I believe that statement that design schools don;t teach people how to make things is slightly true but in a fantastically good way, instead of telling us just how to make more bits of stuff they tell us how to think, innovate, assess and redesign taking a who new holistic view on how we do things. ID isn;t just about products and bits of mass manufatured plastic its about service and experience, systems and interactions. it about enhancing someones experience of living for the better. I can show many bits of desing that are more than just aesthetics and pretty form that have been featured on this blog over the last few months which have inspired me. even my own work which |I hope shows a valid insight into ID at design school level. Medidome Syringe wins NPSA Award - Core77
some 2nd year desing students winning design
amazing and interesting interviews
also at the end of the day if all you can be inspired by is other designers then thats very sad to hear. the desings on this even if you don;t like them have inspired you to write about being uninspired, it should push you as a designer to be better and hopefully post something on this site which is “worthy”. The world outside your window is your inspiration whether its urban landscapes, nature, elements or even people.
I think what we sometimes find in design are that there are do-ers and want to do-ers. the do-ers get on with it while the want to do-ers sit, critic and complain about how the stuff is bad without actually doing anything.
These blogs are great for seeing whats happening in the world of design and the cool little ideas but if you need existing design and desingers for your sole inspiration then you’ll never innovate because you are inspired by the end product after all the work has been done or yesterdays thinking.
I guess none of that makes sence but it sort of does to me.
“think, innovate, assess and redesign taking a who new holistic view on how we do things”…yes that is part, however the “do” part is very sadly lacking, its mostly arm waving and “oh somebody will figure it out”. What is lacking is balance, between dreaming and makeing the dream real. Dreaming is easy, drawing is easy, reality is much more complex and rigorious.
Yes but if you look a bit closer to whatis happening in the world people are starting to stop believing alot of these concepts are dreams and there is a massive push to put these things into production. One of the biggest reasons why designers generate concepts are that they are pushing the boundries of what is possible. And with the right investment a lot of these concepts “are” possible even now, yes they would be costly but they are possible. None of the big design firms design for today they are desinging with a 5-10year statergy, and by the time desing students leave university they will be 5years form now.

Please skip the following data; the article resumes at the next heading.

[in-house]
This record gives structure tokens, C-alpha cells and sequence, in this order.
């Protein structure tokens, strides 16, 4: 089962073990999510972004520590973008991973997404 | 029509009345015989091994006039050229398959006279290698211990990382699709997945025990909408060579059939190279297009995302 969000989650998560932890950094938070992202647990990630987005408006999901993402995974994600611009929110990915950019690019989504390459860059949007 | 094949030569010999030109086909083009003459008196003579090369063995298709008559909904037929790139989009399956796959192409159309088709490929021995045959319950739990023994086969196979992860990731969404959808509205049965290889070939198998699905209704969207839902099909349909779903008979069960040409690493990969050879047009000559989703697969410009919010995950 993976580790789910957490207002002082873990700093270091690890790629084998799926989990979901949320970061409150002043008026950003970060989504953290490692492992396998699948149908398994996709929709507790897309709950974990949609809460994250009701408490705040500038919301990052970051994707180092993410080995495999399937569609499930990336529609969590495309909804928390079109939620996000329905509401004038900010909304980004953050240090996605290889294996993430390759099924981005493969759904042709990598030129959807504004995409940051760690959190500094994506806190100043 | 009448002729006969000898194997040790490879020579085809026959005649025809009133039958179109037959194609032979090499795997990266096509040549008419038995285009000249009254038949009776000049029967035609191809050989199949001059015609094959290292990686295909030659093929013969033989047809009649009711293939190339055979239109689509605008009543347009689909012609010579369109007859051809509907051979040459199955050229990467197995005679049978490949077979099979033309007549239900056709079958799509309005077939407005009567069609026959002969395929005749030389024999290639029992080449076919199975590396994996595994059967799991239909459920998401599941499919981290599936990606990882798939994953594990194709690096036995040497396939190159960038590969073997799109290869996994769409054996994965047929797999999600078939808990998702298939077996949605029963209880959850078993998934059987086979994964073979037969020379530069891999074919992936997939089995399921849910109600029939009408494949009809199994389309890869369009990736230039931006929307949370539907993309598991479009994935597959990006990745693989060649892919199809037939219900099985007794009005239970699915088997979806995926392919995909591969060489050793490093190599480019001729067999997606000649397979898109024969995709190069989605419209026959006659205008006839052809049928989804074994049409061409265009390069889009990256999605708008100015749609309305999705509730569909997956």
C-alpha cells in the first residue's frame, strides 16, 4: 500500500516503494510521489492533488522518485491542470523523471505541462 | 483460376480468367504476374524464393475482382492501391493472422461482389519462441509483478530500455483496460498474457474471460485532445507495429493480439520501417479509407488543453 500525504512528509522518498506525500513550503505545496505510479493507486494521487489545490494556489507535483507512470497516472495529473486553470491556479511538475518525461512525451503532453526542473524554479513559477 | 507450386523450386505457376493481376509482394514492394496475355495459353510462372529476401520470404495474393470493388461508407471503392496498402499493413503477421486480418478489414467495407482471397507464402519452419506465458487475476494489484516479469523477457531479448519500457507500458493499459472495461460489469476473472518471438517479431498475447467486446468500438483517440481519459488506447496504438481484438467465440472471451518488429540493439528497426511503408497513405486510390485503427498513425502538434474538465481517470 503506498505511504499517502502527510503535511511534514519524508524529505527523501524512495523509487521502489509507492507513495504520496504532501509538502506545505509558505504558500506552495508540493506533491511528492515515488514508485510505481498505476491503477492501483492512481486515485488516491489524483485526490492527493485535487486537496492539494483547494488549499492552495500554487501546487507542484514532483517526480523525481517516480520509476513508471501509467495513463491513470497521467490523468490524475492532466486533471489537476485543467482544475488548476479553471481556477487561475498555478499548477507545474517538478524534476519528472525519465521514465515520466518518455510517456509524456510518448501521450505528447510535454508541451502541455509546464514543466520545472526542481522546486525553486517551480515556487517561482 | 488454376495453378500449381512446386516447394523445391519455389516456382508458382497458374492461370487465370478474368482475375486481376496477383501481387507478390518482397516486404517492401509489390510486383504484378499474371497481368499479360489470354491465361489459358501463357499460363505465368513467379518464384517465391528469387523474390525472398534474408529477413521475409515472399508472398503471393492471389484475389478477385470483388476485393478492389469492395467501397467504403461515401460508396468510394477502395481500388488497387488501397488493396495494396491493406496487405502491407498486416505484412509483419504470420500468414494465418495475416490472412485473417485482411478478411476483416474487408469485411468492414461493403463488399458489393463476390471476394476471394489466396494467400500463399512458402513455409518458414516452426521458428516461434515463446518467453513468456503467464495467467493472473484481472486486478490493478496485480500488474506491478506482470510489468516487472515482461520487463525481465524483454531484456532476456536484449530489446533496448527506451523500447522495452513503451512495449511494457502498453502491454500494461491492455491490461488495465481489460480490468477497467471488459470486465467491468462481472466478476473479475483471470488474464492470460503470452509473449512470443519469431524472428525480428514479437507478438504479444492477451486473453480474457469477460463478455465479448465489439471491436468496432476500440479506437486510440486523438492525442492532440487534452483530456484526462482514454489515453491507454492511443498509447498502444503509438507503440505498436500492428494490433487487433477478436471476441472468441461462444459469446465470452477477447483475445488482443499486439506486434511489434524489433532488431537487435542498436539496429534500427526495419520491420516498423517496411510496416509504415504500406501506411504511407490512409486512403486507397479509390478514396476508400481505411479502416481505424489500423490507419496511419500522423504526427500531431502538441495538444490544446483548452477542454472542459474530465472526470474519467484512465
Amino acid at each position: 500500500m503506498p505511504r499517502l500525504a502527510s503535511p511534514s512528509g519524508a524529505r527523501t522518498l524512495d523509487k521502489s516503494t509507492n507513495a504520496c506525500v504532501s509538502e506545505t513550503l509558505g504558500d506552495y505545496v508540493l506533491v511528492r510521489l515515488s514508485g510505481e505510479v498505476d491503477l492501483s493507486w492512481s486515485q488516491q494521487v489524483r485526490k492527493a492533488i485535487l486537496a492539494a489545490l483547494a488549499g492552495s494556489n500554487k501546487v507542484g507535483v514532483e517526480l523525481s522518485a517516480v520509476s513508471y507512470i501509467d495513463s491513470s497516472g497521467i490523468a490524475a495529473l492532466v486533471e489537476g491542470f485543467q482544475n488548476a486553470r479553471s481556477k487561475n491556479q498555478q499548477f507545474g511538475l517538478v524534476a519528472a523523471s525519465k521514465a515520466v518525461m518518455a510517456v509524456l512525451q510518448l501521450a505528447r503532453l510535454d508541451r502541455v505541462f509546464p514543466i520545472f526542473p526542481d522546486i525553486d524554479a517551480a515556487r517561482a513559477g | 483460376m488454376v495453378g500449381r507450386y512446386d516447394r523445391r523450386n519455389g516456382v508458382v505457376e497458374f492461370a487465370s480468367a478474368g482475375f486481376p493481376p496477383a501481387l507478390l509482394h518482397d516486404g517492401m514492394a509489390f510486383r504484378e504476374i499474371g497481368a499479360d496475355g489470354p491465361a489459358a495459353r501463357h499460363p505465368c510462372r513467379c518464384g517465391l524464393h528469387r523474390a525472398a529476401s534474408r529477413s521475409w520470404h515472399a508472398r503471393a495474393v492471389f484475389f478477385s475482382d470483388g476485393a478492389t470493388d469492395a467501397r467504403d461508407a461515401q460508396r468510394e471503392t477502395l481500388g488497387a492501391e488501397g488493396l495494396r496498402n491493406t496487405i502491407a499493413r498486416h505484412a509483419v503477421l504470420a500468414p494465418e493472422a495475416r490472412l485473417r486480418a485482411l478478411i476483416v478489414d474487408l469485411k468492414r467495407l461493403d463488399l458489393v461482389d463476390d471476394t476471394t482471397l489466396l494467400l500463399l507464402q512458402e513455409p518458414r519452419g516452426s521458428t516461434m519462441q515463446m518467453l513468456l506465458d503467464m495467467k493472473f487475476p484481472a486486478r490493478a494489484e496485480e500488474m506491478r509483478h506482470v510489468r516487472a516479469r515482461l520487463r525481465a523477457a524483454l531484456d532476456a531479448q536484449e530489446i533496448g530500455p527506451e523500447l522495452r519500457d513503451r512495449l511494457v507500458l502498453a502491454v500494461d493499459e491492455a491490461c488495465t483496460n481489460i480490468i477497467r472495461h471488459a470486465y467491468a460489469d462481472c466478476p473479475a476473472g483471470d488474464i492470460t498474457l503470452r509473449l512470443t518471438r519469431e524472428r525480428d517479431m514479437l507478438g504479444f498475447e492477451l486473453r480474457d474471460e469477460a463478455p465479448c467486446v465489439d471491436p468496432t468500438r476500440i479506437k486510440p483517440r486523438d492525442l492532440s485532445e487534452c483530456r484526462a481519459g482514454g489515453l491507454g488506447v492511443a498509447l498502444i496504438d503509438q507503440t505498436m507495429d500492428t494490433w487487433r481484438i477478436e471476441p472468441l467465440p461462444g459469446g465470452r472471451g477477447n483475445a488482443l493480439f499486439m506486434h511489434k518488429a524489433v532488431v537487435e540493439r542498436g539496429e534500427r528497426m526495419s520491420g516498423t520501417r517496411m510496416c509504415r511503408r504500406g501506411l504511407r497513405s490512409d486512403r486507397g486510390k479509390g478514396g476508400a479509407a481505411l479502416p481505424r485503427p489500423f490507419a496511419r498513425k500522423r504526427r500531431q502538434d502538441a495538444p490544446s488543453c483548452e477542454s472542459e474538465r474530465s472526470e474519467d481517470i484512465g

Great example of the nice concept but its not possible is when Native design were designing the zepplin ipod speakers. THey were told that it was a nice concept but there was nowhere that could manufacture the rear pressed aluminuim. But after they researched and went to speak to manufactures and they found someone who would give it a go and they engineers a special machine to enable them to produce it.
The best expample of dreaming and dream thinking is the latest move towards gesture, touch screen, and augmented reality interactions. can you imagine the people 20 years ago that were designing computer concepts that people could hold in their hand communticate across the globe, pin point their position and all be done by touching and moving across a screen without the need for manual input buttons you would have had the same people saying it was all dreaming and it could never happen and thatit was impossible. now looka t the iphone.
you don;t employ a new designer now because they can desing for today but that they can desiugn and ensure the future. This attitude of desing for the day is the reason why many giant companies liquidated or have come into trouble as they have kept desinging for today and now have products for yesterday. Atari a big expample. Acorn pc’s, linux. even the big boys such as dell have only just started heavily inversting indesign more and more keeping cost to an absolute minium on the desing side is no longer an option becasue the competition is now so strong.
If you go to china you see many replicas of european cars and products, why? beacuase their companies aren;t forward thinking enough to conceptualise the future and can only work with today.
Young designers have neivity that ensures a constant flow of new ideas and ways of working and this is how there is a unique ability to innovate, as they do not have the constrainsts of the “real” world. which are being broken up year on year.
You also need to remeber that desingers are designers not engineers and it is the collaberation of the two which ensure real moves forward.
talk to me when you have been in the buisness for 10 years, got some products to market, when you have dealt with investors, untill then your just “dreaming”.
Cholden: Now you are bringing up a couple more subjects.
Inspiration at work: I think most designers are limited by what inspiration makes it into their work. We are limited by ourselves, trying to find the aesthetic trends that are most effective for our markets and will reinforce the brand image of our clients. We’re also limited by our clients, who have feelings about the market and their brand that may not coincide with what we feel. Therefore, most of what pops out our factories is conservative and watered down.